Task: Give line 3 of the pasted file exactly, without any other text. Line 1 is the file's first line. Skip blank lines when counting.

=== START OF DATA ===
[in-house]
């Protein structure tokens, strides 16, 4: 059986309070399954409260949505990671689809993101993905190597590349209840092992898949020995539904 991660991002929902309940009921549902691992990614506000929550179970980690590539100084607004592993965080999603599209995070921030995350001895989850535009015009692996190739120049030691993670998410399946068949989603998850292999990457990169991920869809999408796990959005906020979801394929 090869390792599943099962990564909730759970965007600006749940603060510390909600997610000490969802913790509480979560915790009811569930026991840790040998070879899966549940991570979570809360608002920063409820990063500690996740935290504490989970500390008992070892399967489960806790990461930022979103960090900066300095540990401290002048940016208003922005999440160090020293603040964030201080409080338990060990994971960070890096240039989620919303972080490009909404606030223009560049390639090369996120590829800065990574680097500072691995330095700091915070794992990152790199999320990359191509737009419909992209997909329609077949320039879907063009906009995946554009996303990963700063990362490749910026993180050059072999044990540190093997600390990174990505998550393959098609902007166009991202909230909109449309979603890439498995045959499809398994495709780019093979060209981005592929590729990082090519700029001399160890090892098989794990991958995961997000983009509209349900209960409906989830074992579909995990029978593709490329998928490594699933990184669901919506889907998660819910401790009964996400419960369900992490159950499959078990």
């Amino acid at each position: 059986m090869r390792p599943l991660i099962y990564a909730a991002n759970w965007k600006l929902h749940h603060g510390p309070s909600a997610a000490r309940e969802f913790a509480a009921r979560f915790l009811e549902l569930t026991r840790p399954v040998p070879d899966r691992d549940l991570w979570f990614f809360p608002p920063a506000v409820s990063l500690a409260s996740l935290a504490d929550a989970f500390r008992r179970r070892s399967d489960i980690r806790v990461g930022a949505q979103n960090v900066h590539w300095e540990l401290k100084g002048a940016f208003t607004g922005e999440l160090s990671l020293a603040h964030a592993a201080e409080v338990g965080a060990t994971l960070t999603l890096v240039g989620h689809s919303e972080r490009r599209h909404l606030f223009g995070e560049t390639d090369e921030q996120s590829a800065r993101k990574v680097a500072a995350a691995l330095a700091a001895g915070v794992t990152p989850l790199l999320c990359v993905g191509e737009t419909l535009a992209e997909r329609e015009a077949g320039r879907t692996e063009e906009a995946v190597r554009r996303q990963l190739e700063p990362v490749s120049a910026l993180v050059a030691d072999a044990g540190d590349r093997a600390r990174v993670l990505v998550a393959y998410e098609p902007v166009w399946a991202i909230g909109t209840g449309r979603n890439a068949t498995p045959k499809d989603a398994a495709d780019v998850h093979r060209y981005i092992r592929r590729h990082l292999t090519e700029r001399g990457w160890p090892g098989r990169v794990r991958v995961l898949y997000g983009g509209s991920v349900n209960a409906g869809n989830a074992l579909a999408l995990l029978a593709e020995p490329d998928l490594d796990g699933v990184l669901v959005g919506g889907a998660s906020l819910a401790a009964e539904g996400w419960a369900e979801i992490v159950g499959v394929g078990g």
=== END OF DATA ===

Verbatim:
């Amino acid at each position: 059986m090869r390792p599943l991660i099962y990564a909730a991002n759970w965007k600006l929902h749940h603060g510390p309070s909600a997610a000490r309940e969802f913790a509480a009921r979560f915790l009811e549902l569930t026991r840790p399954v040998p070879d899966r691992d549940l991570w979570f990614f809360p608002p920063a506000v409820s990063l500690a409260s996740l935290a504490d929550a989970f500390r008992r179970r070892s399967d489960i980690r806790v990461g930022a949505q979103n960090v900066h590539w300095e540990l401290k100084g002048a940016f208003t607004g922005e999440l160090s990671l020293a603040h964030a592993a201080e409080v338990g965080a060990t994971l960070t999603l890096v240039g989620h689809s919303e972080r490009r599209h909404l606030f223009g995070e560049t390639d090369e921030q996120s590829a800065r993101k990574v680097a500072a995350a691995l330095a700091a001895g915070v794992t990152p989850l790199l999320c990359v993905g191509e737009t419909l535009a992209e997909r329609e015009a077949g320039r879907t692996e063009e906009a995946v190597r554009r996303q990963l190739e700063p990362v490749s120049a910026l993180v050059a030691d072999a044990g540190d590349r093997a600390r990174v993670l990505v998550a393959y998410e098609p902007v166009w399946a991202i909230g909109t209840g449309r979603n890439a068949t498995p045959k499809d989603a398994a495709d780019v998850h093979r060209y981005i092992r592929r590729h990082l292999t090519e700029r001399g990457w160890p090892g098989r990169v794990r991958v995961l898949y997000g983009g509209s991920v349900n209960a409906g869809n989830a074992l579909a999408l995990l029978a593709e020995p490329d998928l490594d796990g699933v990184l669901v959005g919506g889907a998660s906020l819910a401790a009964e539904g996400w419960a369900e979801i992490v159950g499959v394929g078990g």